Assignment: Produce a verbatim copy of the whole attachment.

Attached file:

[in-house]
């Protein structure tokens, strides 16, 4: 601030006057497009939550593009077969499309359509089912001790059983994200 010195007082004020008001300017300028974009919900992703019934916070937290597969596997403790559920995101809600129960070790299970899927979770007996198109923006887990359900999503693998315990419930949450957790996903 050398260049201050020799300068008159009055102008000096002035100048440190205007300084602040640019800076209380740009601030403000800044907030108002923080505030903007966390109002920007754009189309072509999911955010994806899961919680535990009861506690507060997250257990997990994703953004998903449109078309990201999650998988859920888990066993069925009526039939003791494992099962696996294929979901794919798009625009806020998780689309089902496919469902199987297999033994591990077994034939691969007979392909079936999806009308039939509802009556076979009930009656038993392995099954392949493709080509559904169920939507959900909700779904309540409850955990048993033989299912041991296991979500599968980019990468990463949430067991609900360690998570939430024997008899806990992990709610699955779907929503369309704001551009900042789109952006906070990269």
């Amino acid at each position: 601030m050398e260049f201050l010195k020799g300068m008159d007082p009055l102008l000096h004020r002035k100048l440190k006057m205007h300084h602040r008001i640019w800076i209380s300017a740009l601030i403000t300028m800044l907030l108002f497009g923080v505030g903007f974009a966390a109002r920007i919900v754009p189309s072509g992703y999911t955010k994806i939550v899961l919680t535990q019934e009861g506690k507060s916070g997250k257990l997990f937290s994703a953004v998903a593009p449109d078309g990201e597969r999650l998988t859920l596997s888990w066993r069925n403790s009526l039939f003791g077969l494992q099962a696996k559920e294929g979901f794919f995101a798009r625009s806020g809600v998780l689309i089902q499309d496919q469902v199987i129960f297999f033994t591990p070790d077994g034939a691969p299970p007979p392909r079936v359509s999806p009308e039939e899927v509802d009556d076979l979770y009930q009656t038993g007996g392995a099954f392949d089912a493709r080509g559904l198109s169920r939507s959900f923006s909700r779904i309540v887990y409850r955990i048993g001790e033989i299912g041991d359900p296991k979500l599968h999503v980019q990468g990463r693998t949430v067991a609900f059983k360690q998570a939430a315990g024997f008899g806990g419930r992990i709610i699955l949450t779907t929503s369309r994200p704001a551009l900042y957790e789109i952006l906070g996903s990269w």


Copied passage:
[in-house]
């Protein structure tokens, strides 16, 4: 601030006057497009939550593009077969499309359509089912001790059983994200 010195007082004020008001300017300028974009919900992703019934916070937290597969596997403790559920995101809600129960070790299970899927979770007996198109923006887990359900999503693998315990419930949450957790996903 050398260049201050020799300068008159009055102008000096002035100048440190205007300084602040640019800076209380740009601030403000800044907030108002923080505030903007966390109002920007754009189309072509999911955010994806899961919680535990009861506690507060997250257990997990994703953004998903449109078309990201999650998988859920888990066993069925009526039939003791494992099962696996294929979901794919798009625009806020998780689309089902496919469902199987297999033994591990077994034939691969007979392909079936999806009308039939509802009556076979009930009656038993392995099954392949493709080509559904169920939507959900909700779904309540409850955990048993033989299912041991296991979500599968980019990468990463949430067991609900360690998570939430024997008899806990992990709610699955779907929503369309704001551009900042789109952006906070990269």
């Amino acid at each position: 601030m050398e260049f201050l010195k020799g300068m008159d007082p009055l102008l000096h004020r002035k100048l440190k006057m205007h300084h602040r008001i640019w800076i209380s300017a740009l601030i403000t300028m800044l907030l108002f497009g923080v505030g903007f974009a966390a109002r920007i919900v754009p189309s072509g992703y999911t955010k994806i939550v899961l919680t535990q019934e009861g506690k507060s916070g997250k257990l997990f937290s994703a953004v998903a593009p449109d078309g990201e597969r999650l998988t859920l596997s888990w066993r069925n403790s009526l039939f003791g077969l494992q099962a696996k559920e294929g979901f794919f995101a798009r625009s806020g809600v998780l689309i089902q499309d496919q469902v199987i129960f297999f033994t591990p070790d077994g034939a691969p299970p007979p392909r079936v359509s999806p009308e039939e899927v509802d009556d076979l979770y009930q009656t038993g007996g392995a099954f392949d089912a493709r080509g559904l198109s169920r939507s959900f923006s909700r779904i309540v887990y409850r955990i048993g001790e033989i299912g041991d359900p296991k979500l599968h999503v980019q990468g990463r693998t949430v067991a609900f059983k360690q998570a939430a315990g024997f008899g806990g419930r992990i709610i699955l949450t779907t929503s369309r994200p704001a551009l900042y957790e789109i952006l906070g996903s990269w």